The idea behind LIWC was that the words people used—whether in a trauma essay or everyday speech—would reflect their feelings and that by the simple process of counting these words we could gain insights into their emotional states. We assumed that angry people would use anger-related words; sad people would use sadness words. In writing about a trauma, the emotional states of our participants should be reflected in their selection of emotionally relevant words.

So, in developing the LIWC program, we created a series of word dictionaries designed to capture different psychological concepts. For example, we built an anger dictionary, now made up of over 180 words, that comprised numerous words related to anger, such as hate, rage, kill, slash, revenge, etc. We also included word stems such as kill so that any word that starts with the letters K-I-L-L, such as killer, killing, kills, and killed, would be counted as well. We then went on to build dictionaries for sadness, anxiety, positive emotions, and other mood states.

The trauma essays differed in multiple dimensions beyond their emotional tone. To cast a fairly broad net we developed other lexicons that measured the occurrence of other types of words, such as the use of different types of pronouns (e.g., first-person singular— such as I, me, and my), articles (a, an, the), different types of thinking-related words that signal cause-effect thinking (cause, because, reason, rationale), and so forth. Before we knew it, we had created almost eighty different dictionaries that we felt would include nearly all of the types of words people commonly use in everyday language.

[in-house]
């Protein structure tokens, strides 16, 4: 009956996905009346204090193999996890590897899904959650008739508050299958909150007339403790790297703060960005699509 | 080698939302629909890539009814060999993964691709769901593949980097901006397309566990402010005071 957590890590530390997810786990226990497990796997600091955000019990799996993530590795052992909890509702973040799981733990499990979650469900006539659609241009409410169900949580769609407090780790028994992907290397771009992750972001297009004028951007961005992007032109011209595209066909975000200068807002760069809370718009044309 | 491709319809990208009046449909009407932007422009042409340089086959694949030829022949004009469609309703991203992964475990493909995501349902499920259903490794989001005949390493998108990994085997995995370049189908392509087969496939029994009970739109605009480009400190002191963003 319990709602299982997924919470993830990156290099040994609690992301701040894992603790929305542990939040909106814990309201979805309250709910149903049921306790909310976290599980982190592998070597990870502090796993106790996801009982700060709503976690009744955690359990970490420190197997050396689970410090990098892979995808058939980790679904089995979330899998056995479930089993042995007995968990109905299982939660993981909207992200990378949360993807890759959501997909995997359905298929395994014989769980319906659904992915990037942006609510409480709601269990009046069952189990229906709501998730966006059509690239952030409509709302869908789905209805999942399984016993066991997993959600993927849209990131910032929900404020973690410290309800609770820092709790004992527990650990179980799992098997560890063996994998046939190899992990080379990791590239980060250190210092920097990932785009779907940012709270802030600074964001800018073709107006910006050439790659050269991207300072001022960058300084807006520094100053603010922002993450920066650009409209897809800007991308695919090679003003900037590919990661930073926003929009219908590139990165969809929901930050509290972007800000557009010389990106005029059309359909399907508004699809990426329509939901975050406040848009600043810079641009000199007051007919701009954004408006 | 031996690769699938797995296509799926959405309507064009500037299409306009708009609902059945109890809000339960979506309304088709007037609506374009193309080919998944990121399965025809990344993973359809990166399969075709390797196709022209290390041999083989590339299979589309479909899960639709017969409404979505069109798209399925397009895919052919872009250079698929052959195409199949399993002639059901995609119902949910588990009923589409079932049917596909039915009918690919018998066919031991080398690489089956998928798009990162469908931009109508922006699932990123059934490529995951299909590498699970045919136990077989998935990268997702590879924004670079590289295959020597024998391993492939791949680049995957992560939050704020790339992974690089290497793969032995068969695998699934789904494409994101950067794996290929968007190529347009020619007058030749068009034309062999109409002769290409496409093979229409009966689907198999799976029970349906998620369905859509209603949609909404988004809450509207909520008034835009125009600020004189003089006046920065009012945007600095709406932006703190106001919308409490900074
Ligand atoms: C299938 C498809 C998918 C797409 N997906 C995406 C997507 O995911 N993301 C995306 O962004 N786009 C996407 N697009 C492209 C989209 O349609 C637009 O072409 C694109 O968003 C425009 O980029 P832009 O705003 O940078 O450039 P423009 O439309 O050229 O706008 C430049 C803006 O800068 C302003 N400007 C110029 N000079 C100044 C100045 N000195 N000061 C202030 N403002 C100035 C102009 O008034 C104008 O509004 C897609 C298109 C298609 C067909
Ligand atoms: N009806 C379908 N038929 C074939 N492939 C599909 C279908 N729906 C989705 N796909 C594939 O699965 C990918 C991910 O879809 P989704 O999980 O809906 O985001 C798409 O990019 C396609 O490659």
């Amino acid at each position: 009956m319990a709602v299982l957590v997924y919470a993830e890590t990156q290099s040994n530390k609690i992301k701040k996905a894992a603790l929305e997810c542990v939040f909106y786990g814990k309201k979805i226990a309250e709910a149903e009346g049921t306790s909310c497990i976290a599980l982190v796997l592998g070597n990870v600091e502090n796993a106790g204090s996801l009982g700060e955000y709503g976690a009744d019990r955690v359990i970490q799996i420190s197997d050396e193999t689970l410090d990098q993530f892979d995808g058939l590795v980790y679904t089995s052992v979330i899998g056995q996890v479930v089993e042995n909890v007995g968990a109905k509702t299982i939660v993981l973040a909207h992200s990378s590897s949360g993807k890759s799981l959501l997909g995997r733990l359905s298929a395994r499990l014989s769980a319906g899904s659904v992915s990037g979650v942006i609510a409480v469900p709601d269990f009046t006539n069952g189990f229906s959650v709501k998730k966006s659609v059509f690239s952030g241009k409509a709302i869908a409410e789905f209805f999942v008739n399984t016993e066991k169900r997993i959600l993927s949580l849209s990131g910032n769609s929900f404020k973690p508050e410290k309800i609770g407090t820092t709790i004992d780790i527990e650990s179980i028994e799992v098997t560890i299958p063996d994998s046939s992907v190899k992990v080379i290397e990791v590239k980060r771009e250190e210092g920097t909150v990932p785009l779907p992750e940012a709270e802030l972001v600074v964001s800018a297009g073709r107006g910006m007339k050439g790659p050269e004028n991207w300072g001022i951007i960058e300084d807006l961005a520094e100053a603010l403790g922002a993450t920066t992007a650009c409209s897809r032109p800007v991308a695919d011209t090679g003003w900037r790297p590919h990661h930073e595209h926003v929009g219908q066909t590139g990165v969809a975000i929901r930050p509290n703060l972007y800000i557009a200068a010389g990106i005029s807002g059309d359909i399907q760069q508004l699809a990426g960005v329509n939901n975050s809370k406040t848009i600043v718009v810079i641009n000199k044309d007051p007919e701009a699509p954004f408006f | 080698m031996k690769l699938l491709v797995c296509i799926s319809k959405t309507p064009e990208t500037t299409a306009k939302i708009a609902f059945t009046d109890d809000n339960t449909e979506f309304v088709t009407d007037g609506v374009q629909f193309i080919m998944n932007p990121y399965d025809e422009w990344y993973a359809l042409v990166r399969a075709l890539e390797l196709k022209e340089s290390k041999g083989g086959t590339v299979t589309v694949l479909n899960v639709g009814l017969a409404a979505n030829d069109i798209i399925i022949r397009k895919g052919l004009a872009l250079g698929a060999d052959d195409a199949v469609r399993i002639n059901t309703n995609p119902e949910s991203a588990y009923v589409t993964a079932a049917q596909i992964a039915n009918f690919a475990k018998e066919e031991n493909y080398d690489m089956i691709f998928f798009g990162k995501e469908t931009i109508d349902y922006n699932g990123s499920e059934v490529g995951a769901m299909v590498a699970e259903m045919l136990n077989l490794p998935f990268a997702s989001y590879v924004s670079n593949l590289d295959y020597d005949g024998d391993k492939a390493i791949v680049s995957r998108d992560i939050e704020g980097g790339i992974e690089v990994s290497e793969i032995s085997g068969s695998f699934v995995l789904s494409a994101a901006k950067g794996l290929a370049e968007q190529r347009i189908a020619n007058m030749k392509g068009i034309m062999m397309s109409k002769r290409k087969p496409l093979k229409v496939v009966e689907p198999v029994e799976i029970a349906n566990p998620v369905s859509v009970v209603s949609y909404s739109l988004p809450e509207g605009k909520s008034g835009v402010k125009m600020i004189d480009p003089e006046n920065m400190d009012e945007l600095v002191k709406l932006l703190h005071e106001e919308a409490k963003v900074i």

The reason it took almost three years to get LIWC running was because of the painstaking process of building each dictionary. We employed an army of students who evaluated every word that was part of any dictionary. For example, should the word frustration be included in the anger dictionary? Panels of student judges had to all agree that it was related to anger (in this case, it was).

Thanks to Martha's programming skills and the thousands of hours spent by our student judges, LIWC was eventually ready to go. The final program instantly analyzed computer-based text or document files and calculated the percentage of words associated with each dictionary. The most recent version of LIWC can analyze thousands of individual digital files in a matter of seconds. Although our initial studies all focused on trauma essays, we eventually moved to poems, novels, blogs, Twitter feeds, letters, IMs, transcripts of conversations, and any other documents that contain words.